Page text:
Would You Choose A Wood Counter?

Well… WOOD you? Wood is a rich, natural material that can be used in most places of the home. Typically, any cabinetry you have in the home will be wood or a wood by-product. Your home is most likely framed in wood. And about half of you (if not more) have hardwood flooring. Once you start adding furniture, you realize you may have more wood than any other material in your home! It surrounds us! So, why not take it one step further and add this wonderful material to your counters? Having a wood counter has it’s own set of pros and cons, so we will investigate those today. Let’s go!

The Good

First and foremost, a wood counter just looks good! Regardless of the specific wood or finish you choose, you get a warm, rich, natural feeling material – because it is!  Appearance is probably the number one reason why most people ask for it in their home. Wood is also able to transcend styles and work with a traditional space as easily as a contemporary design. However, the look isn’t it’s only redeeming quality. Wood is great in a kitchen as a work surface (as long as it’s food grade!) because it doesn’t dull knives. It’s the perfect prep space. Wood counters are also eco-friendly and although they aren’t all made from recycled material, there are a number of places that will use reclaimed wood for your project, and it still looks fabulous!

The Bad

Wood and water don’t (always) mix – see the next section for more detail. So, wood will most likely expand or contract during different times of the year and is prone to splitting and cracking. There are ways to “deal” with this during install, so make sure your fabricator talks with you about this. Wood is also a “living” material, so similar to Marble if you are using it constantly, it will get a kind of patina. Scratches and dents are likely to arise over time, and depending on the hardness level of your wood, those may be more or less noticeable. Any wood counter will require a certain level of maintenance. You will want to find the right sealer based on your specific needs and use. Oiling it will also reinvigorate the look of the wood over time. Finally, wood can be a costly expense, especially considering the material chosen. Want that gorgeous Walnut? Hold on to your wallet.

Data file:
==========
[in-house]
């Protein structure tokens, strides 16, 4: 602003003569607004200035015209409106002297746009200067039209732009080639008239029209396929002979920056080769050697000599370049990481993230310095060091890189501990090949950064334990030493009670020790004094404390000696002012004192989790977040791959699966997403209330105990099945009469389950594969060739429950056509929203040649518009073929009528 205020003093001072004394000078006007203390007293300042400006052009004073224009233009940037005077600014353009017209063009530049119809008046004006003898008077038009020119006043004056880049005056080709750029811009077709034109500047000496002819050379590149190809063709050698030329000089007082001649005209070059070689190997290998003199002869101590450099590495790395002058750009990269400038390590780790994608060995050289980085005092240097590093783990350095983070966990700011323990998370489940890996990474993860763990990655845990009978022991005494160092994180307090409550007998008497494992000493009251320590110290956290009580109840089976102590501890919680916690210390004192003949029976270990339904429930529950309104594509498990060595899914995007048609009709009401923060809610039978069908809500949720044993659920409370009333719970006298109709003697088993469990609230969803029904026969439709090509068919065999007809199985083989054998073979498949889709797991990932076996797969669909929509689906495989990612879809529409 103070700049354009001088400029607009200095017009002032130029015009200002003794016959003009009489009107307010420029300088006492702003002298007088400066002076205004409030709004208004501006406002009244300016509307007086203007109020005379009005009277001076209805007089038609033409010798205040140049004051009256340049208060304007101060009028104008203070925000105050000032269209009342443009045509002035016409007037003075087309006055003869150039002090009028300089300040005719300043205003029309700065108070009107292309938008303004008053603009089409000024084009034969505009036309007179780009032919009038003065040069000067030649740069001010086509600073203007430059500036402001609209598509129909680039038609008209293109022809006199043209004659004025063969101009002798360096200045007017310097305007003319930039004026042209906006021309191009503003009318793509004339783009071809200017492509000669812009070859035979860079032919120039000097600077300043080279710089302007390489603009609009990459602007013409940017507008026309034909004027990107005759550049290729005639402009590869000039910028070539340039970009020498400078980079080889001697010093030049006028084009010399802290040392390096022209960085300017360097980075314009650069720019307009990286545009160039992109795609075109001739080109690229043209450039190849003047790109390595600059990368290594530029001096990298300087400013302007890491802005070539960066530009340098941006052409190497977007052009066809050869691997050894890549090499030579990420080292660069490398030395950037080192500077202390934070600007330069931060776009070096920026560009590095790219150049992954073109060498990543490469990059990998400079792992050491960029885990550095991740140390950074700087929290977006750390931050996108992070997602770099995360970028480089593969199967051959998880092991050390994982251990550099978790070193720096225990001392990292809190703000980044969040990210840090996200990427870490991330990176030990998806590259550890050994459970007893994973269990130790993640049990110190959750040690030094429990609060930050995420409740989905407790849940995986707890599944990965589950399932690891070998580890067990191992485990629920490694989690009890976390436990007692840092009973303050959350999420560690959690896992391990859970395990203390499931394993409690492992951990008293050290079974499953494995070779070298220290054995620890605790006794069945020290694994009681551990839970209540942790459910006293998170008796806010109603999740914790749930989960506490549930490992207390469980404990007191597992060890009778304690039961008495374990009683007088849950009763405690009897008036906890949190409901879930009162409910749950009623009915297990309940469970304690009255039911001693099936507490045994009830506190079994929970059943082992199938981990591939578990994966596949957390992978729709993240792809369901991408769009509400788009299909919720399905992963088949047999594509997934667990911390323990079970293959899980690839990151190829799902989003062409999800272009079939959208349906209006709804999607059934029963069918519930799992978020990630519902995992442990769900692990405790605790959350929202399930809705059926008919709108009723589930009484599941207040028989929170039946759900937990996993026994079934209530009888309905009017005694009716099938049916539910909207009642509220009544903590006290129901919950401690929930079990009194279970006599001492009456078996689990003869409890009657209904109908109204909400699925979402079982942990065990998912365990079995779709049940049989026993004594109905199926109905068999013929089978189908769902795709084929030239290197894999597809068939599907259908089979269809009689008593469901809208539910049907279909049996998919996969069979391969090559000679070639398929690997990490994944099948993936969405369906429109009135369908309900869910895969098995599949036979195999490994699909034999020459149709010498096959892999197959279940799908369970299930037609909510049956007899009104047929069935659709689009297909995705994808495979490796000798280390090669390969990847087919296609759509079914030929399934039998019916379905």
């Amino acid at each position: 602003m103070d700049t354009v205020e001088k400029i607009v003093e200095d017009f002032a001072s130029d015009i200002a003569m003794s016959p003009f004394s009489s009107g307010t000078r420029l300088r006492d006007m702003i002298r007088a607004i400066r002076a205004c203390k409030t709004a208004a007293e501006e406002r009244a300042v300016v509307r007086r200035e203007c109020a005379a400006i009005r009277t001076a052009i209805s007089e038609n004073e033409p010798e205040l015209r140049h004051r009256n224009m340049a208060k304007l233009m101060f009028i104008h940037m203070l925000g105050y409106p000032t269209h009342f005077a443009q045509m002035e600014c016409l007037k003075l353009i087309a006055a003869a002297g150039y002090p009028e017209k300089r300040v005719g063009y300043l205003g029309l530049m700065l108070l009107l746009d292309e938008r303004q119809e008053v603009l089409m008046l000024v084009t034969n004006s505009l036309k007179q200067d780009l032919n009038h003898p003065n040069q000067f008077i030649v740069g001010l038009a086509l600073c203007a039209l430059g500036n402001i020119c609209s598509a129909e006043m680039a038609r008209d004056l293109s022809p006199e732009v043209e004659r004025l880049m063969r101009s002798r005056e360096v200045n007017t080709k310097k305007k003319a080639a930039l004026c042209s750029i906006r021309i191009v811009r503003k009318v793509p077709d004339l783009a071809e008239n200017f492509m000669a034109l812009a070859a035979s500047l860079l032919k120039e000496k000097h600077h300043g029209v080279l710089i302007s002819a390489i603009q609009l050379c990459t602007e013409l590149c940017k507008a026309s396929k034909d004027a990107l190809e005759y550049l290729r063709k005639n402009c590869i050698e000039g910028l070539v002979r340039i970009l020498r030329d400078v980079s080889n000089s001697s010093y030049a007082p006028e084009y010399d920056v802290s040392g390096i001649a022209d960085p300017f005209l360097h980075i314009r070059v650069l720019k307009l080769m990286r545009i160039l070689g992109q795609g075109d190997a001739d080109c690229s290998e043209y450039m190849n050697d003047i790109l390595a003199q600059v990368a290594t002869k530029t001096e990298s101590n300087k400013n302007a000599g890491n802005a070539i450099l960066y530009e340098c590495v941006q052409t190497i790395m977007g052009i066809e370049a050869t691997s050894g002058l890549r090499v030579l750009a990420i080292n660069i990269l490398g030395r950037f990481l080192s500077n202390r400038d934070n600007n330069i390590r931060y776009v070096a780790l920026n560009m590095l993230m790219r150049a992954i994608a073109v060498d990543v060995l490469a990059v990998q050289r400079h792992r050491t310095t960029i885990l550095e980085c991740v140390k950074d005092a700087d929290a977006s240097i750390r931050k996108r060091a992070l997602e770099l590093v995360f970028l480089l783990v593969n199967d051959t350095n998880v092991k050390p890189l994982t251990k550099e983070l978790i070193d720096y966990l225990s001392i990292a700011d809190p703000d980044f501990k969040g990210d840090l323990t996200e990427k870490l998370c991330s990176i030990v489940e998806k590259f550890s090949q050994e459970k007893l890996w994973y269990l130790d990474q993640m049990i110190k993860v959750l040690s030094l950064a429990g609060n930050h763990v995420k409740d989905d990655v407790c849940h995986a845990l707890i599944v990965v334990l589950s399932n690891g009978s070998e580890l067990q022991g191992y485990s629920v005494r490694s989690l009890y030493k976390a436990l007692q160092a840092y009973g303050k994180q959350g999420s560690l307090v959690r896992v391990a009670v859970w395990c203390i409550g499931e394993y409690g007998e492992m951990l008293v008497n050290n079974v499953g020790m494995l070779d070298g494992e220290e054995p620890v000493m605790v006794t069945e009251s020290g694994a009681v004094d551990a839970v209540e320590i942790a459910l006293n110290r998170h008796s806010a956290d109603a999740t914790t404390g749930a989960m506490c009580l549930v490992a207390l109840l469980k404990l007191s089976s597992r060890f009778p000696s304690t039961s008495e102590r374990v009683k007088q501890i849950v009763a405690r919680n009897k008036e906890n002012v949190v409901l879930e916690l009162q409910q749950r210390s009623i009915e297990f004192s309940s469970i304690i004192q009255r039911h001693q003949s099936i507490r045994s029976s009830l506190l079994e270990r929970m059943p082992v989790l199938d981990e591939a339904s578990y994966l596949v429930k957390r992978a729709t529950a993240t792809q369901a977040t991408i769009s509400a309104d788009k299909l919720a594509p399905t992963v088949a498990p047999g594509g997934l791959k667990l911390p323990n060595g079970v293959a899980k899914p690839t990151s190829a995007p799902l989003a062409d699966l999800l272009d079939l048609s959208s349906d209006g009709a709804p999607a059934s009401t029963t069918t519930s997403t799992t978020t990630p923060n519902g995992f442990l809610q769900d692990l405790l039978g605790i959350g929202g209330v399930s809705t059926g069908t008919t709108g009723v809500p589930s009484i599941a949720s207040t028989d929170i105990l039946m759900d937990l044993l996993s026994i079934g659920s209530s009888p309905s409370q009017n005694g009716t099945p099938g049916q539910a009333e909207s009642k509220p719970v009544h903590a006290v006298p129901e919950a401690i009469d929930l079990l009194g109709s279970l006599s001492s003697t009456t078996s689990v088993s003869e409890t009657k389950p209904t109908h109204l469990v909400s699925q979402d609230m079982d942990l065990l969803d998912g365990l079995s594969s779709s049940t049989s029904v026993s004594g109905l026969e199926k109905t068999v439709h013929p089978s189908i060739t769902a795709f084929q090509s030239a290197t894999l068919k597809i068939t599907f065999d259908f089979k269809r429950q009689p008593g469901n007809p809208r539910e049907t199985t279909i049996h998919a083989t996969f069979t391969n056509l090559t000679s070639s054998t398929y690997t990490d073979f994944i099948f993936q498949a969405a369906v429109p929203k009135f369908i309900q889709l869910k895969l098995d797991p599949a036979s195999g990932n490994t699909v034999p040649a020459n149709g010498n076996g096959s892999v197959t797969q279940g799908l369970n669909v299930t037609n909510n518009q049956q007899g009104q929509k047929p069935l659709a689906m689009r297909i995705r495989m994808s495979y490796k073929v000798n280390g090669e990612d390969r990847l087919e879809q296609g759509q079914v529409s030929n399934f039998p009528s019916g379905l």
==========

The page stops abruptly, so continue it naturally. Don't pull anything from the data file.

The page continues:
The (Not So) Ugly

You also have a wide variety of materials to choose from, so you don’t stay limited. We have specified Maple, Cherry, Wenge, Teak, Ipe, Oak, and Walnut wood tops before. Check out the characteristics of these woods before choosing. Be sure to work closely with your wood fabricator/installer however to ensure that you are choosing something that works for where you are putting the wood. Woods with a high level of porosity, are likely not recommended for a kitchen, like Red Oak. Why? Liquids can easily make their way into the wood (think raw chicken) and are not easily expelled with cleaning, so they are “stuck” in the wood. And what about wood in a wet area? Some woods have more water resistance than others – like Cedar and Teak – so that should also be a consideration. There are also sealers out there to help less resistant woods – but still be mindful of where you are using those sealers. Not all are food grade!

Is A Wood Counter For You?

Do you love the idea of painted cabinetry but still want warmth somewhere in your kitchen? Don’t want to always pull out a smattering of cutting board while you are prepping? A wood counter may be a perfect solution! Don’t want to maintenance your counter every few months? Don’t want to deal with potential splitting or cracking and the expansion and contraction of natural material? Consider another material instead, like quartz. However, if you do decide to go the wood counter route, even if it’s just a little piece of the kitchen, we promise it will look amazing!

Need more countertop help? Check out the different countertop edges to choose from, and what considerations there are for your countertop overhang based on your cabinetry.